Sometimes, as one who took up running less than two years ago, I feel like detective Columbo in that famous TV series when he said, “Um, but there’s just one thing that’s bothering me. . . . . . .”
That one thing that is bothering me is the slow pace at which I am training and the somewhat fast pace I hope to run in my next half marathon. I remember coach. Dean Hebert, an advocate of running significant mileage at race pace in training saying, “Nothing magical is going to happen on race day to make you faster. If you train at a slow pace, you will race at a slow pace.” (Or at least that’s how I remember him talking in those videos.)
Now, having tried coach Dean Hebert’s and coach Joe English’s advice on training at race pace, I understand the disadvantages of taking their advice. You can end up running your best in training and not performing very well on race day. Sure, you can try to prove to yourself that you can run, say, 9 minute miles for an entire half marathon by attempting this during a 13.1 mile training run. But if you could do it, why not save that ability for race day, when it counts?
My problem is that I wonder how large the gap should be between my training pace and my goal race pace. Hey, maybe my goal of running at an average pace of 8:40 minutes per mile in my next half marathon is too aggressive. I did run a 9:22 average pace in the half marathon race I ran in April. But I was slightly injured then and I had not developed my aerobic capacity to the degree that I have recently.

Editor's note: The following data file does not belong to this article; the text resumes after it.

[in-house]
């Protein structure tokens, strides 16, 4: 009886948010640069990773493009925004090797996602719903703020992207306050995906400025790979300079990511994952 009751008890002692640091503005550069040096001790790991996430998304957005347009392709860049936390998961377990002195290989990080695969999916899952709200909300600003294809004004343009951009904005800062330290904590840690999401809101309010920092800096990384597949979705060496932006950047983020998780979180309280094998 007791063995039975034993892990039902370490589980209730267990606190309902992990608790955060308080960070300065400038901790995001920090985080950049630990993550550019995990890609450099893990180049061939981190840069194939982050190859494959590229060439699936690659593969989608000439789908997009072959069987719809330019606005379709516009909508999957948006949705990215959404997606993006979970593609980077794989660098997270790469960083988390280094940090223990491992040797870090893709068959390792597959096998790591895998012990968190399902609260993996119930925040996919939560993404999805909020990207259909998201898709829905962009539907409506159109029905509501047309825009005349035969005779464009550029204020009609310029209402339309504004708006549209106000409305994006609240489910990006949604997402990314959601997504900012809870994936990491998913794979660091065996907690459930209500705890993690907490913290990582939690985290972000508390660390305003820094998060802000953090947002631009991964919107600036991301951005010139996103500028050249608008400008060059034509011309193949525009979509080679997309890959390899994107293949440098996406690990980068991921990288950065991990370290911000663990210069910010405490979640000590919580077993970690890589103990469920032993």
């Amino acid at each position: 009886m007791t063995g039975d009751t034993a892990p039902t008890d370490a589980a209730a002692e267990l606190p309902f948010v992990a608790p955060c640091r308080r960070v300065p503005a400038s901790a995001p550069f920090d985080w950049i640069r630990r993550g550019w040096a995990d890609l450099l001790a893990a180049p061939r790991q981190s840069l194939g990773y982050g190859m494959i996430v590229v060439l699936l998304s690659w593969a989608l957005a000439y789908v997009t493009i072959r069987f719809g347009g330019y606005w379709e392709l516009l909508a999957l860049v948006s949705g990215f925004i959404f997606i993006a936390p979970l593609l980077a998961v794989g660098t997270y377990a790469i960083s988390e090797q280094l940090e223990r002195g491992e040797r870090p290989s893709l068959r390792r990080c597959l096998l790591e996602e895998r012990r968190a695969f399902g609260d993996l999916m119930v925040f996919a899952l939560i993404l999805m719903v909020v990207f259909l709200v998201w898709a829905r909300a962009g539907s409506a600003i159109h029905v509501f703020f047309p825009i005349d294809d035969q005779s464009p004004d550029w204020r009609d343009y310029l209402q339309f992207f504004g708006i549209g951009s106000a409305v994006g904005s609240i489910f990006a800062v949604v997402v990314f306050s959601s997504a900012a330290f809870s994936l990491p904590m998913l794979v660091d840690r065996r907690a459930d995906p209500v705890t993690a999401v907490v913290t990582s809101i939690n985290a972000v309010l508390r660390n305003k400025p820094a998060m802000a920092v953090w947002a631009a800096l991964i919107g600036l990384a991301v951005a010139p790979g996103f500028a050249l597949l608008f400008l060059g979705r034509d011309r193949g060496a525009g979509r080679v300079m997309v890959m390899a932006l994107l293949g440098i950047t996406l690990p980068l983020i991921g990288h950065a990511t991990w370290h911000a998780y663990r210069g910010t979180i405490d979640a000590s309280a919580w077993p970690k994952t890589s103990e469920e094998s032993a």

Some runners that I run with on weekends will say, you should train at about 90 seconds per minute mile slower than you plan to race. Hal Higdon says that in his online advice and in his book, “Marathon.” Well, that would mean I would either have to train much faster, or I would have to be content to run a much slower half marathon race.
So, what is the most common gap between training pace and race pace? Or is there even a close correlation between the two?